Article 1(A)(2) of the Convention (Cmd. 9171), as amended by the New York Protocol of 31 January 1967 (Cmnd. 3906), provides that the term "refugee" shall apply to any person who:

"owing to a well-founded fear of being persecuted for reasons of race, religion, nationality, membership of a particular social group or political opinion, is outside the country of his nationality and is unable or, owing to such fear, is unwilling to avail himself of the protection of that country; or who, not having a nationality and being outside the country of his former habitual residence as a result of such events, is unable or, owing to such fear, is unwilling to return to it."


The following issues arise in the determination of the question raised by the problem that the parties have identified in regard to the allegation of persecution by non-state agents: (1) does the word "persecution" denote merely sufficiently severe ill-treatment, or does it denote sufficiently severe ill-treatment against which the state fails to afford protection? (2) is a person "unwilling to avail himself of the protection" of the country of his nationality where he is unwilling to do so because of his fear of persecution by non-state agents despite the state's protection against those agents' activities, or must his fear be a fear of being persecuted there for availing himself of the state's protection? (3) what is the test for determining whether there is sufficient protection against persecution in the person's country of origin - is it sufficient, to meet the standard required by the Convention, that there is in that country a system of criminal law which makes violent attacks by the persecutors punishable and a reasonable willingness to enforce that law on the part of the law enforcement agencies? Or must the protection by the state be such that it cannot be said that the person has a well-founded fear?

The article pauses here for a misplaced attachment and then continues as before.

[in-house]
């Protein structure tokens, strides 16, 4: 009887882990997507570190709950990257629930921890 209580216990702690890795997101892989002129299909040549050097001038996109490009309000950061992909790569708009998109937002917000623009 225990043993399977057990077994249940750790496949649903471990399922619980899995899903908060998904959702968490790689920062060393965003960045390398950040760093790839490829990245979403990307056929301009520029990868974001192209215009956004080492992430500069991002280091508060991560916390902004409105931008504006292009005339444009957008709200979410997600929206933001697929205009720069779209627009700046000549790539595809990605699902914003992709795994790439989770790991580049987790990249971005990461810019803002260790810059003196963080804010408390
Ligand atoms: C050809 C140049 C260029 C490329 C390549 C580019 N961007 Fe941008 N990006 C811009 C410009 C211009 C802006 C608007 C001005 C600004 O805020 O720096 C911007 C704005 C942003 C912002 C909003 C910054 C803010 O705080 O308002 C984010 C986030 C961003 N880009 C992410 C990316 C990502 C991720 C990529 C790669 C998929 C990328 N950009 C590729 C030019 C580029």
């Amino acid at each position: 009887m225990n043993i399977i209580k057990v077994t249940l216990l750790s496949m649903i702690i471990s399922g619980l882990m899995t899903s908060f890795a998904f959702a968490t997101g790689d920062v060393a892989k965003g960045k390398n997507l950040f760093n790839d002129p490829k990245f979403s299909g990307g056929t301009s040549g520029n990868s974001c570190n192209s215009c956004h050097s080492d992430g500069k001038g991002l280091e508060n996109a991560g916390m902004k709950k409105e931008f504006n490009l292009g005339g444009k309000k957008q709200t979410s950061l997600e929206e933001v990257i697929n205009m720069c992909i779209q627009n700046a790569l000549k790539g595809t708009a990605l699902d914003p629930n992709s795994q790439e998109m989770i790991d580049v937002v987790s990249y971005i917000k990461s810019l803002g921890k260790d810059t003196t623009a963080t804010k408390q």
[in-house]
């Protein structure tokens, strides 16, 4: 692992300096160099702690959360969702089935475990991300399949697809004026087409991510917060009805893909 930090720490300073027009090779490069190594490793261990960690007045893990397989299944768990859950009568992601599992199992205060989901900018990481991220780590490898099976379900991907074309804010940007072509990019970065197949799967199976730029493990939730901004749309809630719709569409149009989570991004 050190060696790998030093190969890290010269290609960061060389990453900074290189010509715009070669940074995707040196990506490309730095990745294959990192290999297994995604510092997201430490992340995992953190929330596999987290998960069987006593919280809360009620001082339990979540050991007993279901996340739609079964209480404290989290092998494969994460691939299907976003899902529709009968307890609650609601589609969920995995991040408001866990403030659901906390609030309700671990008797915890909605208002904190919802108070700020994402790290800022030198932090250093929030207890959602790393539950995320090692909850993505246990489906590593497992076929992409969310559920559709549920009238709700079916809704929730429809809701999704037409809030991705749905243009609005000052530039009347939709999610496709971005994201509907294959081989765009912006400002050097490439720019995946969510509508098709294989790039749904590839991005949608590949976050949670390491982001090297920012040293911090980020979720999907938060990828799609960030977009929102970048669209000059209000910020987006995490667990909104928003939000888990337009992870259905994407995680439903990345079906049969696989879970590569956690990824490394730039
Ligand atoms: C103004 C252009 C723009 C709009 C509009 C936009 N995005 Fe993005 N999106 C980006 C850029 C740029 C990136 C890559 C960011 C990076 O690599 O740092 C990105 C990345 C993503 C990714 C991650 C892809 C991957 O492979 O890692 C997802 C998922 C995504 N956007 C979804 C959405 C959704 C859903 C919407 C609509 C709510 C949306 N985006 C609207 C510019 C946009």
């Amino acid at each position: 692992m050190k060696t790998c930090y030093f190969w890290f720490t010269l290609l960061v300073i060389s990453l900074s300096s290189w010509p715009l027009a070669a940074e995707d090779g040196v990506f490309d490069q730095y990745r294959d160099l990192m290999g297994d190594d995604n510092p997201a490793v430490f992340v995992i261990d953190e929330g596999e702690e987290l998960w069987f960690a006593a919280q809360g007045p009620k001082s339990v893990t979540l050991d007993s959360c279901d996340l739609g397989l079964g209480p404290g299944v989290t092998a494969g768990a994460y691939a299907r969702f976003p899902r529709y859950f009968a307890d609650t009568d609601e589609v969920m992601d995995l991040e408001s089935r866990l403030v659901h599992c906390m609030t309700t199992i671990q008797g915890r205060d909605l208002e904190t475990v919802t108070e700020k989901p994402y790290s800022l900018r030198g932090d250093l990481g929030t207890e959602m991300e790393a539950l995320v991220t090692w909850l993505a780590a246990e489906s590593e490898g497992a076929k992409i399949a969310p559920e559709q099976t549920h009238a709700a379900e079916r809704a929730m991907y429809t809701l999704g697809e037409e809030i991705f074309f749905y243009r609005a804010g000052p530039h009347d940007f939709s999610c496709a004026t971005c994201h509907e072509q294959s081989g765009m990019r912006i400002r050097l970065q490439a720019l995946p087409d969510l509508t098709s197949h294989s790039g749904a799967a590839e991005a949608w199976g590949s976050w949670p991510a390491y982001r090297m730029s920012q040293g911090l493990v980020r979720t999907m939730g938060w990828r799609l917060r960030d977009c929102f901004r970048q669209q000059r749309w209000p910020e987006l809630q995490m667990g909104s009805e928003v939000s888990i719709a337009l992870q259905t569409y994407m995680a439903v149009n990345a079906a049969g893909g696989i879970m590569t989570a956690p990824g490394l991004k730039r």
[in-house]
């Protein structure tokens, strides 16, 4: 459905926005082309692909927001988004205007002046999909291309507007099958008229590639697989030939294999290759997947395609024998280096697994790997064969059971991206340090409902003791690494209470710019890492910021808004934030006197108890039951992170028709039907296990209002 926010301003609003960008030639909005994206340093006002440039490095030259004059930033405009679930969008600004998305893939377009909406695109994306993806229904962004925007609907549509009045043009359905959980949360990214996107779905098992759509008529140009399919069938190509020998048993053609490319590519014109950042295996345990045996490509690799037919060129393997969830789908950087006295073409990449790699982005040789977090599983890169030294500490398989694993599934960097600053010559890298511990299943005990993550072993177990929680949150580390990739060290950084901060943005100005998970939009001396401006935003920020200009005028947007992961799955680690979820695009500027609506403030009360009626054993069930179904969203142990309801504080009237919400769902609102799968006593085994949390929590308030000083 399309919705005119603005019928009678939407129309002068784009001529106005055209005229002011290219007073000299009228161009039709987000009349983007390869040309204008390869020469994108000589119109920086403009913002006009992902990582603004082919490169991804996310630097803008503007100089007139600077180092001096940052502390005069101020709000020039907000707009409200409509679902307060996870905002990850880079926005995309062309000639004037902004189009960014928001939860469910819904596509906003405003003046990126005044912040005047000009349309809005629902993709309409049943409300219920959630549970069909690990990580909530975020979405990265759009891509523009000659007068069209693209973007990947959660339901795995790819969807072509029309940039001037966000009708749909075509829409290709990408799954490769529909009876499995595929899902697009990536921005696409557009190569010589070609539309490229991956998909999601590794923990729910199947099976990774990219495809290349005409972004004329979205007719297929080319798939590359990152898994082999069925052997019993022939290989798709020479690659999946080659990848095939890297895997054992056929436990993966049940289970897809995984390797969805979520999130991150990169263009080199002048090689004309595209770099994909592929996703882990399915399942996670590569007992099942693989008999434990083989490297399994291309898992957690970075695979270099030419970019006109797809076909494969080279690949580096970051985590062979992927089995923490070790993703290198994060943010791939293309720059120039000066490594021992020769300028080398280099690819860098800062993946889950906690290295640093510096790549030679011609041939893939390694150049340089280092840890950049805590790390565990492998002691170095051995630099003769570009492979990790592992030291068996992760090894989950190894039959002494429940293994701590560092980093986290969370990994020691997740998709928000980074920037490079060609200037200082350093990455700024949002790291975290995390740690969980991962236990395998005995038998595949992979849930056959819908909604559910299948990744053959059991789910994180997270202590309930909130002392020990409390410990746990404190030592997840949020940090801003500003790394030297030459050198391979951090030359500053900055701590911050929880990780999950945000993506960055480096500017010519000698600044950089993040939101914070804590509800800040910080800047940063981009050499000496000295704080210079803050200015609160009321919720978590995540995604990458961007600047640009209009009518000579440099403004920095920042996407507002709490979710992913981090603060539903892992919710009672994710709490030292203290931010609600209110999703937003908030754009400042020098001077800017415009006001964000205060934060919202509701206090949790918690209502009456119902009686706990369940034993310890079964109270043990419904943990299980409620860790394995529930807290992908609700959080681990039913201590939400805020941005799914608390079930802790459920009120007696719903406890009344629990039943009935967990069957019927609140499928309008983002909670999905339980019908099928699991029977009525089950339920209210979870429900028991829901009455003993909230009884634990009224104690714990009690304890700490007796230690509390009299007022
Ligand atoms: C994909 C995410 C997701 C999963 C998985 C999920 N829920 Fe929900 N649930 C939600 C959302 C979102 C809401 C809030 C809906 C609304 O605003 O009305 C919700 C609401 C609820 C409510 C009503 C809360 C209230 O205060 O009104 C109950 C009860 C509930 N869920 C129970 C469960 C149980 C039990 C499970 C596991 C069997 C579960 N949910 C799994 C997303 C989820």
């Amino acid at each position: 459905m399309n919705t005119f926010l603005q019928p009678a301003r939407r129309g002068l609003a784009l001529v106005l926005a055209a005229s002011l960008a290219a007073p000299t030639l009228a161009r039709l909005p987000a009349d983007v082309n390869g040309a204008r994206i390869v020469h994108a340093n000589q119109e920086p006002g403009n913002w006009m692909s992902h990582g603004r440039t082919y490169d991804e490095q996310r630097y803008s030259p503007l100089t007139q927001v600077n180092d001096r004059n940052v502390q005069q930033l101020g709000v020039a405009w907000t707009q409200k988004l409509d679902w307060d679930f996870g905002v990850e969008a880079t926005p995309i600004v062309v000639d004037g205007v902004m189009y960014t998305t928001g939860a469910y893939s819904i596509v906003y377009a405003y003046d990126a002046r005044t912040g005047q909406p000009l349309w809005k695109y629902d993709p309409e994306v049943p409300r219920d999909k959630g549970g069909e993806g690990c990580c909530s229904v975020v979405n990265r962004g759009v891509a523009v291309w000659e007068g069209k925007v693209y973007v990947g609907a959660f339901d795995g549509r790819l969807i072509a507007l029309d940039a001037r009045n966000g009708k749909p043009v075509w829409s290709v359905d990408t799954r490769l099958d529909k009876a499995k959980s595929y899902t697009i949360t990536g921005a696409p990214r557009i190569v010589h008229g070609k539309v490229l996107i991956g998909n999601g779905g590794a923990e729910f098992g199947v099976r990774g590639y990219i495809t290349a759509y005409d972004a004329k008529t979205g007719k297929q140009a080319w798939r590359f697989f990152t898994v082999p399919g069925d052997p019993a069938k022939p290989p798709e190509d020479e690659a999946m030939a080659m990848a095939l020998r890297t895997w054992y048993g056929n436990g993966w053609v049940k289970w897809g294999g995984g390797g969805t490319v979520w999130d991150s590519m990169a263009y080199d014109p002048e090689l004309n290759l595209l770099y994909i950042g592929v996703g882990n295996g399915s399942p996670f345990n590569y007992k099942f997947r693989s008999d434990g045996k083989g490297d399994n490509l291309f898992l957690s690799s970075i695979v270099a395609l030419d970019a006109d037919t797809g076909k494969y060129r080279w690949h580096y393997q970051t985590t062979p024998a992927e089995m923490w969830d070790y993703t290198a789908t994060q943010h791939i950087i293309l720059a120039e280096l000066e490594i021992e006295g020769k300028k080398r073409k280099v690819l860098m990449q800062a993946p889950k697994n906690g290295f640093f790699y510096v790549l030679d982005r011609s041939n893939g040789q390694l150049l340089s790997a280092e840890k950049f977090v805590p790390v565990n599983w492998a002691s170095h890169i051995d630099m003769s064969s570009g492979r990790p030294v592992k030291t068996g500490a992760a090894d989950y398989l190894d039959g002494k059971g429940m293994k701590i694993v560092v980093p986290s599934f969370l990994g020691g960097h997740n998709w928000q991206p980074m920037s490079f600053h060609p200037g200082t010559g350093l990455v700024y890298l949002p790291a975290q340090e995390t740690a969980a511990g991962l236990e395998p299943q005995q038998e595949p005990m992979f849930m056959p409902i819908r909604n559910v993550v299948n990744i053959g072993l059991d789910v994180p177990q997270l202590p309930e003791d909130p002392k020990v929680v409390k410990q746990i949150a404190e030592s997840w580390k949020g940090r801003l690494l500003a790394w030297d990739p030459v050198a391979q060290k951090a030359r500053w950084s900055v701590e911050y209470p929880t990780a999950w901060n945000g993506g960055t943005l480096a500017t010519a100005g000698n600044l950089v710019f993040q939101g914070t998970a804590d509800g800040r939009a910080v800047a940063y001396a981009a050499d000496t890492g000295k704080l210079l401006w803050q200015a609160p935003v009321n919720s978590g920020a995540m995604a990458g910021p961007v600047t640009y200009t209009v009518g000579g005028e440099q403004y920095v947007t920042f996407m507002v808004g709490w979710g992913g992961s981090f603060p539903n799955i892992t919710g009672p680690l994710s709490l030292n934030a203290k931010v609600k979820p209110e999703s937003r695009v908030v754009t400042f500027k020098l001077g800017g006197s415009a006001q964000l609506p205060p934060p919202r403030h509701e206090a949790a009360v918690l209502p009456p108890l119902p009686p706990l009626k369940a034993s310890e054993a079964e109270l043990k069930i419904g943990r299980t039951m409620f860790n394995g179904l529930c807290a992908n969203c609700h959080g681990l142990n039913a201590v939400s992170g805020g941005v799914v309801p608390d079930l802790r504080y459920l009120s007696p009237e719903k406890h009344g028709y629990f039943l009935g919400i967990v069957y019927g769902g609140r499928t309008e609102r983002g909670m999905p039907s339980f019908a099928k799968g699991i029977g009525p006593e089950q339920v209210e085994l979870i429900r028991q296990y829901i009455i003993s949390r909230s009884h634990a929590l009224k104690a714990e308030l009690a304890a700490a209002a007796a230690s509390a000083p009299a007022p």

These three issues raise questions about the structure of article 1A(2) and about the meaning of words and phrases used in various parts of that article. The point is commonly made in regard to the Convention that it is not right to construe its language with the same precision as one would if it had been an Act of Parliament. The Convention is an international instrument. So, as my noble and learned friend Lord Lloyd of Berwick has observed, its choice of wording must be taken to have been the product of the inevitable process of negotiation and compromise: Adan v. Secretary of State for the Home Department [1999] 1 A.C. 293, 305B-C. And the general rule is that international treaties should, so far as possible, be construed uniformly by the national courts of all states. This point also suggests that the best guide to the meaning of the words used in the Convention is likely to be found by giving them a broad meaning in the light of the purposes which the Convention was designed to serve. It will be necessary to examine the wording of the article. But it may be helpful as a starting point to identify the relevant purpose or purposes.